Historic interiors

160 years of furniture history

When Gabriel Schanche Kielland built Ledaal as his summer residence, he introduced elements of a continental upper-class lifestyle to Stavanger. France, England and the Netherlands set the trends in style and taste for the city’s nouveau riche, a fact which the house’s interior still bears witness of today. In a small town like Stavanger, this grand mansion was in a class of its own. Its furnishings largely reflect Neoclassical ideals that were inspired by the visual language of antiquity.

The house has been restored as much as possible to the way it was in 1850. It contains Stavanger’s largest collection of antique furniture. The oldest pieces date back to the early 1700s and the most recent to 1863. The rooms therefore represent 160 years of furniture history, from Baroque and Rococo to Louis XVI, Empire and Biedermeier styles. The house’s art collection contains paintings by, among others, the well-known Norwegian artists Eilef Petersen, Thomas Fearnley and Knut Baade.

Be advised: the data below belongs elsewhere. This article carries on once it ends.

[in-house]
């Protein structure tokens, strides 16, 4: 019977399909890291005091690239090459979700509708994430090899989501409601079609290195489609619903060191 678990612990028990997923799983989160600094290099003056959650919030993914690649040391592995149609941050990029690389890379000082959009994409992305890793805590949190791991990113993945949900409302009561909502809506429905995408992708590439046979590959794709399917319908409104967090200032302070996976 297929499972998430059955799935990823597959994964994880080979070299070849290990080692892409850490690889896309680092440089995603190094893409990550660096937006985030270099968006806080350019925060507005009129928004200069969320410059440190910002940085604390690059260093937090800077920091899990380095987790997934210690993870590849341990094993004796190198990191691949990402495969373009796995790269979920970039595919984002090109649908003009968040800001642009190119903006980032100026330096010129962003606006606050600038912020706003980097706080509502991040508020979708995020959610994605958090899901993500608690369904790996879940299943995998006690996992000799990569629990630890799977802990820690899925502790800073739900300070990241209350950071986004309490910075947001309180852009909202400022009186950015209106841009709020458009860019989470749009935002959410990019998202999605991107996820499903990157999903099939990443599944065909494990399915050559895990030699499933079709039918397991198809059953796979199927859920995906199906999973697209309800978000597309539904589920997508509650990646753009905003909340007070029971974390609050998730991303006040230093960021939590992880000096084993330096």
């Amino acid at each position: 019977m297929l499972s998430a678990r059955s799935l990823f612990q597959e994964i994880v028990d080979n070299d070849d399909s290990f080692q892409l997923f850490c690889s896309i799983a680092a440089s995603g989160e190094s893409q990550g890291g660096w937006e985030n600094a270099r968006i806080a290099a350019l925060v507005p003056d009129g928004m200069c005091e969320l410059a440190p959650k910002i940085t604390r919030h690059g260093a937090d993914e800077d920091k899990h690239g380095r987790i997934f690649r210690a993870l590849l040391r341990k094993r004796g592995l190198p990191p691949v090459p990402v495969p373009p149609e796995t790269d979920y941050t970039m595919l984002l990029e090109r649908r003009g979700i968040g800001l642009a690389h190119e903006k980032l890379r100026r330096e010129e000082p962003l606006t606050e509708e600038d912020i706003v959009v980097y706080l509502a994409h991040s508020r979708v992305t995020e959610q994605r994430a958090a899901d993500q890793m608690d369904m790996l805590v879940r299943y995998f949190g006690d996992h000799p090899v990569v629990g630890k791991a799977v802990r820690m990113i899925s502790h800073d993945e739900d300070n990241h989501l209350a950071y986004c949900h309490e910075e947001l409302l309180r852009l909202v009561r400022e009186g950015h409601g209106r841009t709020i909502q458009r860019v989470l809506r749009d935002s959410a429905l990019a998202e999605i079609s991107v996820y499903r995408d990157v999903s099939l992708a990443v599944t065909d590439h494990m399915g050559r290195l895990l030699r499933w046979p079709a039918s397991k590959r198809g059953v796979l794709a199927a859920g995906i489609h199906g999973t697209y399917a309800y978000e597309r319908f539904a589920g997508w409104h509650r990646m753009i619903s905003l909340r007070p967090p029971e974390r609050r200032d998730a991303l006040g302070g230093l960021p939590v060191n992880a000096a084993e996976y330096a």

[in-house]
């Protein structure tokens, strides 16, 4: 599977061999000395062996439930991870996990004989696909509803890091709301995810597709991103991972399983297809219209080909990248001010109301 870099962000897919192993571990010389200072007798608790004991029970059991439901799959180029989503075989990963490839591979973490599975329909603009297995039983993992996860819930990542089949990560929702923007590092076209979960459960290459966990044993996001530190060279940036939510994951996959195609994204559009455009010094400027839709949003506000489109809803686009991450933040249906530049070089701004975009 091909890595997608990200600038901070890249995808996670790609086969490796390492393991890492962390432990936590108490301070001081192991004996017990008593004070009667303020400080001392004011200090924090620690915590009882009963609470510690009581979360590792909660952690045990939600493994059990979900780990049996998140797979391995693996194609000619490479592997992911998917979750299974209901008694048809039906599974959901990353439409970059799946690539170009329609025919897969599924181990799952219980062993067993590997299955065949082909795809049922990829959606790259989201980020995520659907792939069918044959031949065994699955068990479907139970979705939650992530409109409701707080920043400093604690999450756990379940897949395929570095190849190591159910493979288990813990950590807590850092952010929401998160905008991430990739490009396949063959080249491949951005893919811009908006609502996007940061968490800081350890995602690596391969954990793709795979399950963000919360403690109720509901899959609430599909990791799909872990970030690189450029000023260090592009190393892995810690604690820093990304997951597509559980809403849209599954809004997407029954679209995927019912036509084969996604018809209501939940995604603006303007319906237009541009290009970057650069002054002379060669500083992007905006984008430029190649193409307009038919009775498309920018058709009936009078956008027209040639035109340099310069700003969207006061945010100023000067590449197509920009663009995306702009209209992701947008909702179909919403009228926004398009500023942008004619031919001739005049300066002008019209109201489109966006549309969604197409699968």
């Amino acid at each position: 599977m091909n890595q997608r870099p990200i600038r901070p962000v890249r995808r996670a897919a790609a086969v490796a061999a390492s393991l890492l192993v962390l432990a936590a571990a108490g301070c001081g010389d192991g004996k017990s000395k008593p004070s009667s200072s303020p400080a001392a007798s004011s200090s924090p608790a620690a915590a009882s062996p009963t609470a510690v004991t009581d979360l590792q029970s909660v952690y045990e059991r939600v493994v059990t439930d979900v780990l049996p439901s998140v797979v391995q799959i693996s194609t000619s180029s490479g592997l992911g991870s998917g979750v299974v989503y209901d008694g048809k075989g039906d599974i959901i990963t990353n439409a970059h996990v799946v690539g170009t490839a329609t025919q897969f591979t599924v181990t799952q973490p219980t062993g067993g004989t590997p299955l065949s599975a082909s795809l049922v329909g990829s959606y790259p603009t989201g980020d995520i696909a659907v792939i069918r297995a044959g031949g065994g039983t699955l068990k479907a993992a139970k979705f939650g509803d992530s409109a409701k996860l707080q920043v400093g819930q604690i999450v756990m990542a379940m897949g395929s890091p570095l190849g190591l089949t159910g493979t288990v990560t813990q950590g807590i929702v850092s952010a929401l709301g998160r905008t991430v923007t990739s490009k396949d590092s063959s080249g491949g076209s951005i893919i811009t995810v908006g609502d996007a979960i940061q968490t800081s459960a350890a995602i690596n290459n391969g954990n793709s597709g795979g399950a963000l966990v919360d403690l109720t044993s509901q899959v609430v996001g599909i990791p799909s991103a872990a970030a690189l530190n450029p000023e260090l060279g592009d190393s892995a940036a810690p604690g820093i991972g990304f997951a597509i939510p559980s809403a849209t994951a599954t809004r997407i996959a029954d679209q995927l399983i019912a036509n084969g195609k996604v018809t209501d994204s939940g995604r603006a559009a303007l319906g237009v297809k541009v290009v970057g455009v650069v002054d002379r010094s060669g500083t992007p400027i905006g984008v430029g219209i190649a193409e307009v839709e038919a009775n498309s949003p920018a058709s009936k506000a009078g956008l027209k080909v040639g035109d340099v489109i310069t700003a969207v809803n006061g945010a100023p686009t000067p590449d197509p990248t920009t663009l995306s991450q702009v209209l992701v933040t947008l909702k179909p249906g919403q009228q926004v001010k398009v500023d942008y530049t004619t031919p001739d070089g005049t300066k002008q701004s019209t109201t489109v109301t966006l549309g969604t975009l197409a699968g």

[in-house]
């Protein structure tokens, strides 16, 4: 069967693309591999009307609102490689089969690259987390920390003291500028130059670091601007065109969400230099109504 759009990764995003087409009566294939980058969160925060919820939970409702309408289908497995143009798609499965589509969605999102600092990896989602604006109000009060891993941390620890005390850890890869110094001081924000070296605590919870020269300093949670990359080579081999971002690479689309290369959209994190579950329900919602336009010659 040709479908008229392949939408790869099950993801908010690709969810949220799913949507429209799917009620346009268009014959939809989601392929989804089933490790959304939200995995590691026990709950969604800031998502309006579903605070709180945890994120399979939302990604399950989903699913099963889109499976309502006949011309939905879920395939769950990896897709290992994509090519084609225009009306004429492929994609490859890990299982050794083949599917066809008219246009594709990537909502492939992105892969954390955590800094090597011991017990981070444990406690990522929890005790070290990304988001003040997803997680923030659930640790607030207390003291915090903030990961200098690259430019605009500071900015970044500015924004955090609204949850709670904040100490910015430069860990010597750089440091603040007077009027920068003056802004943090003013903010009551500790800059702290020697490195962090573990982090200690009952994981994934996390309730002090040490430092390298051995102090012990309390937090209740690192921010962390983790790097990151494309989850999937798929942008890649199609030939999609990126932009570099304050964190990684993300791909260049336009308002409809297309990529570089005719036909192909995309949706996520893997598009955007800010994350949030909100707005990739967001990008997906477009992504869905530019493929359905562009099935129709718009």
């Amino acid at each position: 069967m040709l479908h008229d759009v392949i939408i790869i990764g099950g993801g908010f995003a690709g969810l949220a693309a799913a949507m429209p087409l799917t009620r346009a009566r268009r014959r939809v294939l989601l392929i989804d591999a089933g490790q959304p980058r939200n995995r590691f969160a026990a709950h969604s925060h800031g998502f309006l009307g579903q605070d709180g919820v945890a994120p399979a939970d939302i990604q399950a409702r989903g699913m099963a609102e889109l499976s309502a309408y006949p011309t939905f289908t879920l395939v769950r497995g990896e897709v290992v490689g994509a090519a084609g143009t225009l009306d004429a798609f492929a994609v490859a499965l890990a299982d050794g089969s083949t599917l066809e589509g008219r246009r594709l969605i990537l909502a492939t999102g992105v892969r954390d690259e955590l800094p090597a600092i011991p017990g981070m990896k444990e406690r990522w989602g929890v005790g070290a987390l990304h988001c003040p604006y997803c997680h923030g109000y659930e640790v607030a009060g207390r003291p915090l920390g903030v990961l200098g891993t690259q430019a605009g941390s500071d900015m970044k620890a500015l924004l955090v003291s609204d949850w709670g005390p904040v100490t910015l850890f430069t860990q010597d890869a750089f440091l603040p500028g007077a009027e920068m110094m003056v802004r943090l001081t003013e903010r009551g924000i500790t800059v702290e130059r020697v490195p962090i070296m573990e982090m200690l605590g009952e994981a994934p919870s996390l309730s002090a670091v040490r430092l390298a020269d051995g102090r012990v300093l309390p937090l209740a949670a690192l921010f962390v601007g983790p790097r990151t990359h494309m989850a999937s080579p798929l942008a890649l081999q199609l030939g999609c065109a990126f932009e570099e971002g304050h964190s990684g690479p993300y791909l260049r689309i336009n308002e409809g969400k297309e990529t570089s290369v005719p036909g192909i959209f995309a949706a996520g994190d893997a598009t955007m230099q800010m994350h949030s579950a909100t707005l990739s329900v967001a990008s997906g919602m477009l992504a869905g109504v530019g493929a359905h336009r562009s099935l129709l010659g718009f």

On the ground floor is the royal apartment, also the kitchen with hearth and objects that were used here. One floor up, you can see rooms that were used for entertaining as well as the library. The furniture here is mainly German-inspired Biedermeier, but there is also some Norwegian and Danish furniture in the Empire style. All three of the rooms used for entertaining have French curtains that were bought for the house in about 1820. The wood stoves are from the ironworks Nes Jernverk. The walls are hung with Italian engravings, paintings of the house from different periods, and a portrait of the builder G.S. Kielland himself, which he commissioned in 1787. The library contains a writing table and other objects that belonged to the author Alexander Kielland.

In the attic’s large central room, there is an exhibition of glass, porcelain and other paraphernalia related to the house and the Kielland family.